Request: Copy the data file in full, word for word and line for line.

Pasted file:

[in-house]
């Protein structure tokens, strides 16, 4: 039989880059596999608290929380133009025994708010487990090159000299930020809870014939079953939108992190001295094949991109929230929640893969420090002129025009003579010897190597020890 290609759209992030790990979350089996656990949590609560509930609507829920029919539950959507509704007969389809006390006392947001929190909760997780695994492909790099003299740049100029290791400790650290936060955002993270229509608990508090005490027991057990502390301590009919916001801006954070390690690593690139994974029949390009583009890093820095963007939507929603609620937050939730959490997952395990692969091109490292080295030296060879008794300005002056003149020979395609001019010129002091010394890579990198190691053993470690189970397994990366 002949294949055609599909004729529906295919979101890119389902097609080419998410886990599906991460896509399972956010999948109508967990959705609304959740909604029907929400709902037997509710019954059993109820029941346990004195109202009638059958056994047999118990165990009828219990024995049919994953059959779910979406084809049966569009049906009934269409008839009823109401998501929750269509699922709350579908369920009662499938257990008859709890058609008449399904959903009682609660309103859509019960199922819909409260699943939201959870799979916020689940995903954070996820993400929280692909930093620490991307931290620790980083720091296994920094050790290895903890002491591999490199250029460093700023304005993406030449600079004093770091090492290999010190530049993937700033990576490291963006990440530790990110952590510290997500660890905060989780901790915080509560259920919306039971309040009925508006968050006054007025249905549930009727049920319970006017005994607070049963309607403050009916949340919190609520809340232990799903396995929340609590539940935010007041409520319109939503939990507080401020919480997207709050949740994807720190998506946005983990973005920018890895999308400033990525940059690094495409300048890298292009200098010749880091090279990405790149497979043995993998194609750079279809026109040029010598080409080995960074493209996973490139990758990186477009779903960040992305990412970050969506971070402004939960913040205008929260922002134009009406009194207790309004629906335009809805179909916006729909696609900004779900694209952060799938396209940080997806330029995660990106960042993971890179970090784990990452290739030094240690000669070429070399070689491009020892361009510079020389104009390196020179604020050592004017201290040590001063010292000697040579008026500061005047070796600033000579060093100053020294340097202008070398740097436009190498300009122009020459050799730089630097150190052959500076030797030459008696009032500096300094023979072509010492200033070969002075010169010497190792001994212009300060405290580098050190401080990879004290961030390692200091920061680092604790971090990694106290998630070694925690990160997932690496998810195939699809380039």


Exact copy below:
[in-house]
């Protein structure tokens, strides 16, 4: 039989880059596999608290929380133009025994708010487990090159000299930020809870014939079953939108992190001295094949991109929230929640893969420090002129025009003579010897190597020890 290609759209992030790990979350089996656990949590609560509930609507829920029919539950959507509704007969389809006390006392947001929190909760997780695994492909790099003299740049100029290791400790650290936060955002993270229509608990508090005490027991057990502390301590009919916001801006954070390690690593690139994974029949390009583009890093820095963007939507929603609620937050939730959490997952395990692969091109490292080295030296060879008794300005002056003149020979395609001019010129002091010394890579990198190691053993470690189970397994990366 002949294949055609599909004729529906295919979101890119389902097609080419998410886990599906991460896509399972956010999948109508967990959705609304959740909604029907929400709902037997509710019954059993109820029941346990004195109202009638059958056994047999118990165990009828219990024995049919994953059959779910979406084809049966569009049906009934269409008839009823109401998501929750269509699922709350579908369920009662499938257990008859709890058609008449399904959903009682609660309103859509019960199922819909409260699943939201959870799979916020689940995903954070996820993400929280692909930093620490991307931290620790980083720091296994920094050790290895903890002491591999490199250029460093700023304005993406030449600079004093770091090492290999010190530049993937700033990576490291963006990440530790990110952590510290997500660890905060989780901790915080509560259920919306039971309040009925508006968050006054007025249905549930009727049920319970006017005994607070049963309607403050009916949340919190609520809340232990799903396995929340609590539940935010007041409520319109939503939990507080401020919480997207709050949740994807720190998506946005983990973005920018890895999308400033990525940059690094495409300048890298292009200098010749880091090279990405790149497979043995993998194609750079279809026109040029010598080409080995960074493209996973490139990758990186477009779903960040992305990412970050969506971070402004939960913040205008929260922002134009009406009194207790309004629906335009809805179909916006729909696609900004779900694209952060799938396209940080997806330029995660990106960042993971890179970090784990990452290739030094240690000669070429070399070689491009020892361009510079020389104009390196020179604020050592004017201290040590001063010292000697040579008026500061005047070796600033000579060093100053020294340097202008070398740097436009190498300009122009020459050799730089630097150190052959500076030797030459008696009032500096300094023979072509010492200033070969002075010169010497190792001994212009300060405290580098050190401080990879004290961030390692200091920061680092604790971090990694106290998630070694925690990160997932690496998810195939699809380039």